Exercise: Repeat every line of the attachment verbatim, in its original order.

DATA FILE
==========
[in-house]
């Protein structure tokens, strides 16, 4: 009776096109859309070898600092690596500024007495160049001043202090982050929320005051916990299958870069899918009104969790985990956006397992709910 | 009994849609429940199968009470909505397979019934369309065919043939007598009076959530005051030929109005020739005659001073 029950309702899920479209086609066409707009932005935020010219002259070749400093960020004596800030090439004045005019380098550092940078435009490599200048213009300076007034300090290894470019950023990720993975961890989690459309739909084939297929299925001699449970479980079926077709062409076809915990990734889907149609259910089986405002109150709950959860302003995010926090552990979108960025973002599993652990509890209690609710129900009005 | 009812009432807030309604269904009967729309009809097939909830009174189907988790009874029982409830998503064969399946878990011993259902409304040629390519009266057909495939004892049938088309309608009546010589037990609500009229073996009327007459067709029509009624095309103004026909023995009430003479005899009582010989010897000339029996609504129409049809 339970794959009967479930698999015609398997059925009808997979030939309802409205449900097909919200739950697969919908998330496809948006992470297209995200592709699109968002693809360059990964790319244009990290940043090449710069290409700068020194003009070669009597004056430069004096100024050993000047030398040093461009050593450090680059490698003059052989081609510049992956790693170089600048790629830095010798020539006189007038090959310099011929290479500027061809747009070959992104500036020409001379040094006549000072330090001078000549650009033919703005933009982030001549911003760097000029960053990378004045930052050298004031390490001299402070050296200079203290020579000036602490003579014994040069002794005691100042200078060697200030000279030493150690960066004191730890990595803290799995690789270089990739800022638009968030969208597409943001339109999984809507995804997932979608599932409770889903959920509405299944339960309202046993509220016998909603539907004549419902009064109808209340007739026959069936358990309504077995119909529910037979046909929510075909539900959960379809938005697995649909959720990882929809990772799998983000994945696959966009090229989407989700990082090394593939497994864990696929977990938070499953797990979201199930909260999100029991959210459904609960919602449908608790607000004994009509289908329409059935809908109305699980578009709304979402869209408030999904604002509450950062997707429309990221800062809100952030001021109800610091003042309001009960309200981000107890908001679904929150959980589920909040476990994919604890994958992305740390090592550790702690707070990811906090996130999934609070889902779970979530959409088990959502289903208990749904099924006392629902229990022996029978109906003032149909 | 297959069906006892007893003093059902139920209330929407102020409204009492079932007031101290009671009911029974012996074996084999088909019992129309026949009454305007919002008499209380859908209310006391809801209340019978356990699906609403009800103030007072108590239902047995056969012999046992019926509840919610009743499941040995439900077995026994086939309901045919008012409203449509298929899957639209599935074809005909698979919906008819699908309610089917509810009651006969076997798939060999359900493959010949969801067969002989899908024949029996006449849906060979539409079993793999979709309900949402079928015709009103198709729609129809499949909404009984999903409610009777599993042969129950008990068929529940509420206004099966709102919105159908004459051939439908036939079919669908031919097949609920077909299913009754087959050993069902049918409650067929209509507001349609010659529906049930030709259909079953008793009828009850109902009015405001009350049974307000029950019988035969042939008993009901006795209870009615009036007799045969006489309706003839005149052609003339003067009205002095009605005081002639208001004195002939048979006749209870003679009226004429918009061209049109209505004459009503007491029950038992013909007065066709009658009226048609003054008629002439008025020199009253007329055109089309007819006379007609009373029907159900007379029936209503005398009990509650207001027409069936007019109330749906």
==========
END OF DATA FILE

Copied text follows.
[in-house]
């Protein structure tokens, strides 16, 4: 009776096109859309070898600092690596500024007495160049001043202090982050929320005051916990299958870069899918009104969790985990956006397992709910 | 009994849609429940199968009470909505397979019934369309065919043939007598009076959530005051030929109005020739005659001073 029950309702899920479209086609066409707009932005935020010219002259070749400093960020004596800030090439004045005019380098550092940078435009490599200048213009300076007034300090290894470019950023990720993975961890989690459309739909084939297929299925001699449970479980079926077709062409076809915990990734889907149609259910089986405002109150709950959860302003995010926090552990979108960025973002599993652990509890209690609710129900009005 | 009812009432807030309604269904009967729309009809097939909830009174189907988790009874029982409830998503064969399946878990011993259902409304040629390519009266057909495939004892049938088309309608009546010589037990609500009229073996009327007459067709029509009624095309103004026909023995009430003479005899009582010989010897000339029996609504129409049809 339970794959009967479930698999015609398997059925009808997979030939309802409205449900097909919200739950697969919908998330496809948006992470297209995200592709699109968002693809360059990964790319244009990290940043090449710069290409700068020194003009070669009597004056430069004096100024050993000047030398040093461009050593450090680059490698003059052989081609510049992956790693170089600048790629830095010798020539006189007038090959310099011929290479500027061809747009070959992104500036020409001379040094006549000072330090001078000549650009033919703005933009982030001549911003760097000029960053990378004045930052050298004031390490001299402070050296200079203290020579000036602490003579014994040069002794005691100042200078060697200030000279030493150690960066004191730890990595803290799995690789270089990739800022638009968030969208597409943001339109999984809507995804997932979608599932409770889903959920509405299944339960309202046993509220016998909603539907004549419902009064109808209340007739026959069936358990309504077995119909529910037979046909929510075909539900959960379809938005697995649909959720990882929809990772799998983000994945696959966009090229989407989700990082090394593939497994864990696929977990938070499953797990979201199930909260999100029991959210459904609960919602449908608790607000004994009509289908329409059935809908109305699980578009709304979402869209408030999904604002509450950062997707429309990221800062809100952030001021109800610091003042309001009960309200981000107890908001679904929150959980589920909040476990994919604890994958992305740390090592550790702690707070990811906090996130999934609070889902779970979530959409088990959502289903208990749904099924006392629902229990022996029978109906003032149909 | 297959069906006892007893003093059902139920209330929407102020409204009492079932007031101290009671009911029974012996074996084999088909019992129309026949009454305007919002008499209380859908209310006391809801209340019978356990699906609403009800103030007072108590239902047995056969012999046992019926509840919610009743499941040995439900077995026994086939309901045919008012409203449509298929899957639209599935074809005909698979919906008819699908309610089917509810009651006969076997798939060999359900493959010949969801067969002989899908024949029996006449849906060979539409079993793999979709309900949402079928015709009103198709729609129809499949909404009984999903409610009777599993042969129950008990068929529940509420206004099966709102919105159908004459051939439908036939079919669908031919097949609920077909299913009754087959050993069902049918409650067929209509507001349609010659529906049930030709259909079953008793009828009850109902009015405001009350049974307000029950019988035969042939008993009901006795209870009615009036007799045969006489309706003839005149052609003339003067009205002095009605005081002639208001004195002939048979006749209870003679009226004429918009061209049109209505004459009503007491029950038992013909007065066709009658009226048609003054008629002439008025020199009253007329055109089309007819006379007609009373029907159900007379029936209503005398009990509650207001027409069936007019109330749906």